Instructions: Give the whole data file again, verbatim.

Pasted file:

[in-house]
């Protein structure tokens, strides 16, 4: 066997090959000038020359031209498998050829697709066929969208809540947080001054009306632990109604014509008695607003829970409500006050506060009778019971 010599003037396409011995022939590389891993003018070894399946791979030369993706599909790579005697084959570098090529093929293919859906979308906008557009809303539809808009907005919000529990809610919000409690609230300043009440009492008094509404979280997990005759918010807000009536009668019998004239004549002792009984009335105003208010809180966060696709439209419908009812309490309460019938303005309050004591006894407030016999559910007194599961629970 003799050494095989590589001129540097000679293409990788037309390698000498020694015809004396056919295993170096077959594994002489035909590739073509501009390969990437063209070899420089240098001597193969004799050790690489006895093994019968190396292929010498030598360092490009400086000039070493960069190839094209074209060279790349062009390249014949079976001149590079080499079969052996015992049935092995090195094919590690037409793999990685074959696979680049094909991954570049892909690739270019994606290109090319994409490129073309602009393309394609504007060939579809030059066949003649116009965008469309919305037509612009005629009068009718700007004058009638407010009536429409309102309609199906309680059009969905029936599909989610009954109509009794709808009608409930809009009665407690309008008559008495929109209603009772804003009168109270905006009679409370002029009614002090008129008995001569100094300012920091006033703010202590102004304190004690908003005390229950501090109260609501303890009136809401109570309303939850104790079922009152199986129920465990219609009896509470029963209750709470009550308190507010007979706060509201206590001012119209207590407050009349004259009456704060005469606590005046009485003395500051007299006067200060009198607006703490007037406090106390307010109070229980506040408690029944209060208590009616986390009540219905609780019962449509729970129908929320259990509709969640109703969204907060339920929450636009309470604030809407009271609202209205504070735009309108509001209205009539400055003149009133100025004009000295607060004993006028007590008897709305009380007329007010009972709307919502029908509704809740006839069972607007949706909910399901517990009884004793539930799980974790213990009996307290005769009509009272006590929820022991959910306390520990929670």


[in-house]
């Protein structure tokens, strides 16, 4: 066997090959000038020359031209498998050829697709066929969208809540947080001054009306632990109604014509008695607003829970409500006050506060009778019971 010599003037396409011995022939590389891993003018070894399946791979030369993706599909790579005697084959570098090529093929293919859906979308906008557009809303539809808009907005919000529990809610919000409690609230300043009440009492008094509404979280997990005759918010807000009536009668019998004239004549002792009984009335105003208010809180966060696709439209419908009812309490309460019938303005309050004591006894407030016999559910007194599961629970 003799050494095989590589001129540097000679293409990788037309390698000498020694015809004396056919295993170096077959594994002489035909590739073509501009390969990437063209070899420089240098001597193969004799050790690489006895093994019968190396292929010498030598360092490009400086000039070493960069190839094209074209060279790349062009390249014949079976001149590079080499079969052996015992049935092995090195094919590690037409793999990685074959696979680049094909991954570049892909690739270019994606290109090319994409490129073309602009393309394609504007060939579809030059066949003649116009965008469309919305037509612009005629009068009718700007004058009638407010009536429409309102309609199906309680059009969905029936599909989610009954109509009794709808009608409930809009009665407690309008008559008495929109209603009772804003009168109270905006009679409370002029009614002090008129008995001569100094300012920091006033703010202590102004304190004690908003005390229950501090109260609501303890009136809401109570309303939850104790079922009152199986129920465990219609009896509470029963209750709470009550308190507010007979706060509201206590001012119209207590407050009349004259009456704060005469606590005046009485003395500051007299006067200060009198607006703490007037406090106390307010109070229980506040408690029944209060208590009616986390009540219905609780019962449509729970129908929320259990509709969640109703969204907060339920929450636009309470604030809407009271609202209205504070735009309108509001209205009539400055003149009133100025004009000295607060004993006028007590008897709305009380007329007010009972709307919502029908509704809740006839069972607007949706909910399901517990009884004793539930799980974790213990009996307290005769009509009272006590929820022991959910306390520990929670």